Iconic Ads: Bud Light – Dilly Dilly

A nonsensical phrase Dilly Dilly caught the imagination of the customers for Bud Light in a quest to increase acceptance of the brand.

The objectives for Bud Light while advertising at the Superbowl were first trying to get people’s focus back on Bud Light and secondly, getting the product into the hands of customers.

Art director NJ Placentra and copywriter Alex Ledford, both of the Wieden + Kennedy New York, were brainstorming concepts for a Bud Light commercial. They wanted to do something in conjunction with the season finale of Game of Thrones.

They got a parody ready called “Banquet”. One by one, the subjects bearing gifts make their way to the monarch. All offer the king cases of Bud Light, which he accepts. It seems that the king’s guests are following suit, with one exception of one who offers “a spiced honey mead wine that I’ve really been into lately.” The king banishes him to the “pit of misery.”

Placentra and Ledford needed the king to say something “like ‘huzzah’ but not actually ‘huzzah’ “ when approving gifts. Alex said ‘Dilly Dilly’ and Placentra laughed, so they put it in there thinking we could always come up with something else later if the client liked the script.”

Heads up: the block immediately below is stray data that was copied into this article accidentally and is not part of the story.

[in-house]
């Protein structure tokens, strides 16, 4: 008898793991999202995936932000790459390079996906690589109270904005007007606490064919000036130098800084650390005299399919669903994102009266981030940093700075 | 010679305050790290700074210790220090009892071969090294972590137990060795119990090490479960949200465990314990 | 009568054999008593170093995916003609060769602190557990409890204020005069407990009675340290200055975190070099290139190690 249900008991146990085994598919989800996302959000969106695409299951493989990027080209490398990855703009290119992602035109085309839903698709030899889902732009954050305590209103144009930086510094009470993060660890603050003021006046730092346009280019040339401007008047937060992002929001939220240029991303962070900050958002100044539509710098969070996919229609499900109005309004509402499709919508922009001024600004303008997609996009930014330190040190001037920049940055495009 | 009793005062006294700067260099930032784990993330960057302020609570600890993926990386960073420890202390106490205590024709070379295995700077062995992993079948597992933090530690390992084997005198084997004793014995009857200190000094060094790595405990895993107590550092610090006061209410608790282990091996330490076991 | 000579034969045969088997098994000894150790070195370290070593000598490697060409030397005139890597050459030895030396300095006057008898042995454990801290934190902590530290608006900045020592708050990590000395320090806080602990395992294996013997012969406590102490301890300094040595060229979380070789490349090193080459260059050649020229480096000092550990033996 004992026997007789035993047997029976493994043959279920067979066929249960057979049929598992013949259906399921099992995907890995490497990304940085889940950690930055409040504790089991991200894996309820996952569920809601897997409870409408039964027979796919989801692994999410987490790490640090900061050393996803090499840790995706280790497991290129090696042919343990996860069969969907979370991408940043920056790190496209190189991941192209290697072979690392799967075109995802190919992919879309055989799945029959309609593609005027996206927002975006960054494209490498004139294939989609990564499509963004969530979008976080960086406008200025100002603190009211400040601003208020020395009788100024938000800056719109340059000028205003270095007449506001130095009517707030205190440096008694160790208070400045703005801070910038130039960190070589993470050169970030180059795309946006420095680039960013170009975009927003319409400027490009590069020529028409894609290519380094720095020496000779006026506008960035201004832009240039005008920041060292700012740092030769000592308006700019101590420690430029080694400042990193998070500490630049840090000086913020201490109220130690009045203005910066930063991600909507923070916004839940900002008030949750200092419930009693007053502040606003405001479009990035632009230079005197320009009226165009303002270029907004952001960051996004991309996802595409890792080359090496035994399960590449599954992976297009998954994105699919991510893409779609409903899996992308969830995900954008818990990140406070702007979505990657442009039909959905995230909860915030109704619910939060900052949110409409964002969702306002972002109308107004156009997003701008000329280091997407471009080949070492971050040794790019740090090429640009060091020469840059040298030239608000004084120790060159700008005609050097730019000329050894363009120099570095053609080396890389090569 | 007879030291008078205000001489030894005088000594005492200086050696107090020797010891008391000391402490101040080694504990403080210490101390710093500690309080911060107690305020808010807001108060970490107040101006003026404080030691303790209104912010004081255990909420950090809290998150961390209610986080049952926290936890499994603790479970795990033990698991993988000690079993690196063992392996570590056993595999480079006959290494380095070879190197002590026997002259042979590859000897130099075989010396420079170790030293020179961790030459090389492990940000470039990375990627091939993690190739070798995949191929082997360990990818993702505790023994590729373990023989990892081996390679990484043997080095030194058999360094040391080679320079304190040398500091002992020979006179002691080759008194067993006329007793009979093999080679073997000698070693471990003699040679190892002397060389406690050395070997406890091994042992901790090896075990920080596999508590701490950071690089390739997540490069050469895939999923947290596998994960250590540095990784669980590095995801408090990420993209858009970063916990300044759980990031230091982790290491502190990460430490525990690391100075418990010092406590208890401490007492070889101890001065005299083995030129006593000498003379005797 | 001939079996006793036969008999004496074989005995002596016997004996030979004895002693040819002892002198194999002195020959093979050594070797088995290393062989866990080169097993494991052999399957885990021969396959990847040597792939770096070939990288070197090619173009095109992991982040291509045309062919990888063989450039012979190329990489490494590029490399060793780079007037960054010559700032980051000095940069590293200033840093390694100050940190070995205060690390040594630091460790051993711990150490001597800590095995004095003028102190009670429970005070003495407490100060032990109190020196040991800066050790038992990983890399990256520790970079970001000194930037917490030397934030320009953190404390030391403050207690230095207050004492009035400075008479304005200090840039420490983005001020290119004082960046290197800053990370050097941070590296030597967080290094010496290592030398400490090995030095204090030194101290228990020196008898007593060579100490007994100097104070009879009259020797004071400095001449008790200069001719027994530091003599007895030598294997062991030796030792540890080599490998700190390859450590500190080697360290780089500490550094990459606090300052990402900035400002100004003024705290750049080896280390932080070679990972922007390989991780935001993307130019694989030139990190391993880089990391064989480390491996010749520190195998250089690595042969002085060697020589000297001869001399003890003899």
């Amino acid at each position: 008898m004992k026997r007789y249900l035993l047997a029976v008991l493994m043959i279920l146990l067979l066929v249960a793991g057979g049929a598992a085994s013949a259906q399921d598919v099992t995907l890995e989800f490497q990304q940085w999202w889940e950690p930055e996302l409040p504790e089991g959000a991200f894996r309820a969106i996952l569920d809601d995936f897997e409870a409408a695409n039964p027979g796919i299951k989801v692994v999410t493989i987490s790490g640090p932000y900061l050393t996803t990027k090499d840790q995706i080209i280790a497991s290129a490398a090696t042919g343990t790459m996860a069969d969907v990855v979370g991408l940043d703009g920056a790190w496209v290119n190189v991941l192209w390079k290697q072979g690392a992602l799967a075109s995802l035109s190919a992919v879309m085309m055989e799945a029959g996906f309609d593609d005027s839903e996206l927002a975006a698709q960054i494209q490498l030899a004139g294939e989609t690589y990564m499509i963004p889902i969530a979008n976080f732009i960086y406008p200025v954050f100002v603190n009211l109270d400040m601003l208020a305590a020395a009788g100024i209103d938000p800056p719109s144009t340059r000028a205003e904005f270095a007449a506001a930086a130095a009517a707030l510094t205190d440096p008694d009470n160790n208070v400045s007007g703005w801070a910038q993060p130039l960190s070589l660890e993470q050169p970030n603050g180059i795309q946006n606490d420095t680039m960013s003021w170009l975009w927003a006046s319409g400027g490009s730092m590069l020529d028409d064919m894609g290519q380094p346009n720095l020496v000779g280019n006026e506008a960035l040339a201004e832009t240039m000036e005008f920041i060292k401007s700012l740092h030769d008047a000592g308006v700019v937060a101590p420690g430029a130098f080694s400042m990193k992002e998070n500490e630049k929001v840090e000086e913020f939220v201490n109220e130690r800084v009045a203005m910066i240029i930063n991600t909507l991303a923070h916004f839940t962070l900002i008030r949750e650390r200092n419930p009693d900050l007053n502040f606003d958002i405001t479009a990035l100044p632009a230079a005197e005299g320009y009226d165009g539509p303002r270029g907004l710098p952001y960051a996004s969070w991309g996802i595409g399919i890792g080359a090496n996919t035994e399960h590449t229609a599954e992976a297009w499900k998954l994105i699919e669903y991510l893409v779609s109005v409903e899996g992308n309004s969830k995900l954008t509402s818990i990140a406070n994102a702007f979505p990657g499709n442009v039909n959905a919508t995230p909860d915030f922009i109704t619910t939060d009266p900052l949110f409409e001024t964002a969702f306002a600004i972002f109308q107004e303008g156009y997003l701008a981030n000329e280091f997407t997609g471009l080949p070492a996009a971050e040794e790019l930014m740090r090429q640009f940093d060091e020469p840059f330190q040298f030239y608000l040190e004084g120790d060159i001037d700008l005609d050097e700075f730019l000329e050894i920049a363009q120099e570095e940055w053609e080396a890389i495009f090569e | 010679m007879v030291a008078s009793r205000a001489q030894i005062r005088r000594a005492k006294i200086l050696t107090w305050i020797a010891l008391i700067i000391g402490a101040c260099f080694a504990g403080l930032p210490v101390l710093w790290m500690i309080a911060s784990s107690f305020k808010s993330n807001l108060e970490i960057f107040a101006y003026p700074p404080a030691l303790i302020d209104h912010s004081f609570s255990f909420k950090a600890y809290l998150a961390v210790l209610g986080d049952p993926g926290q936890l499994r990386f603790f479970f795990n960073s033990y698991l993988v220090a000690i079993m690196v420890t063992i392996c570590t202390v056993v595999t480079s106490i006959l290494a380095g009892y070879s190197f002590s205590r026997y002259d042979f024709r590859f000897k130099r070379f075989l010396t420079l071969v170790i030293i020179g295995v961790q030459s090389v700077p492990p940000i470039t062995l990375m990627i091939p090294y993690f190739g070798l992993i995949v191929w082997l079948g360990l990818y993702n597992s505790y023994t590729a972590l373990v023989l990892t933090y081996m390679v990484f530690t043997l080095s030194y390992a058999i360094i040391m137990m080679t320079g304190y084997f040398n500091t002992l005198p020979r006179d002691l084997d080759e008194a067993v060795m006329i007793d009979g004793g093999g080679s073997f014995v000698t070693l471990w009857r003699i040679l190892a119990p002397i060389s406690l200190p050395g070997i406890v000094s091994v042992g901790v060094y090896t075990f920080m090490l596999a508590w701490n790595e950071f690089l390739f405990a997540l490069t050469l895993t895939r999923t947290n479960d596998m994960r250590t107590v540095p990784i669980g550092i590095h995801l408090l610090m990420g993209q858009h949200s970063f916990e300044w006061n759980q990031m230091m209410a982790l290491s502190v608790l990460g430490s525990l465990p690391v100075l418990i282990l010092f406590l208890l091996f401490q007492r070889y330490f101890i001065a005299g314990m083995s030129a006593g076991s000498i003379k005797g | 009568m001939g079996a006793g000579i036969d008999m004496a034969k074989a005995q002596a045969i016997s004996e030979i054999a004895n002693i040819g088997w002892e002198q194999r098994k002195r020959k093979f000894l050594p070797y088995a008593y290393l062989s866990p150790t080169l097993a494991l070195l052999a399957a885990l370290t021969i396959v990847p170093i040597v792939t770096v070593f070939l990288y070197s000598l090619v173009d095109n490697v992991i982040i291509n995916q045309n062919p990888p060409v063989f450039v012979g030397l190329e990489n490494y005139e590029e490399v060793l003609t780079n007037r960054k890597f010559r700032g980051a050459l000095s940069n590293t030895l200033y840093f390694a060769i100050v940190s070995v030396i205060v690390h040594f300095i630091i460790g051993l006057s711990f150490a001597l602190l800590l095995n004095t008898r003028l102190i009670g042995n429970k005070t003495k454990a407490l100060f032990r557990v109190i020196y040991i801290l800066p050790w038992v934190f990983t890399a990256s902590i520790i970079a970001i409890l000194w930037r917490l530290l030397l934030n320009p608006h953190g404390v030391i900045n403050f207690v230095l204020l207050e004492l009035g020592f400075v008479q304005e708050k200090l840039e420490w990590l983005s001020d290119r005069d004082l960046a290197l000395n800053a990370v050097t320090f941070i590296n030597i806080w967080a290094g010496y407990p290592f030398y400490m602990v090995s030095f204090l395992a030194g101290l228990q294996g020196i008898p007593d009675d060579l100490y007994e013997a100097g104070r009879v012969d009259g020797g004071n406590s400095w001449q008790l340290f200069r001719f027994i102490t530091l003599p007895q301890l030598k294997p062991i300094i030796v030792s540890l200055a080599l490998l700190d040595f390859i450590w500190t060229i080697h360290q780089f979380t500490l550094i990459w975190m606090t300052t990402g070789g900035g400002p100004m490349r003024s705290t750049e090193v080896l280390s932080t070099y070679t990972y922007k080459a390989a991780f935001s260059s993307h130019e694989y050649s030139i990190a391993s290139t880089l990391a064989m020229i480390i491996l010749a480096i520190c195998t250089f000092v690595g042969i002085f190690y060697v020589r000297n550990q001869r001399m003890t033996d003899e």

To Placentra’s surprise, the client loved the phrase. The director Jim Jenkins suggested using “Dilly Dilly” numerous times instead of just once as originally suggested.

“Banquet” was filmed at a church in Manhattan, New York City.

Dilly Dilly went viral. It was used in wedding speeches and toasts. It was even printed on T-shirts and used in memes. NFL announcers have also used the phrase. In November 2017, the campaign had attracted 100,000 searches per week on Google and about 45,000 per week on YouTube, NFL writers and fans have also used the terms to describe the team. During a game versus Tennessee, Pittsburgh Steelers quarterback Ben Roethlisberger called “Dilly Dilly”. One independent beer-maker introduced an unauthorized “Dilly Dilly” ale that was withdrawn.

According to Google and YouTube statistics from November 2017, the ad received 100,000 weekly searches and roughly 45,000 weekly views on the video platform.

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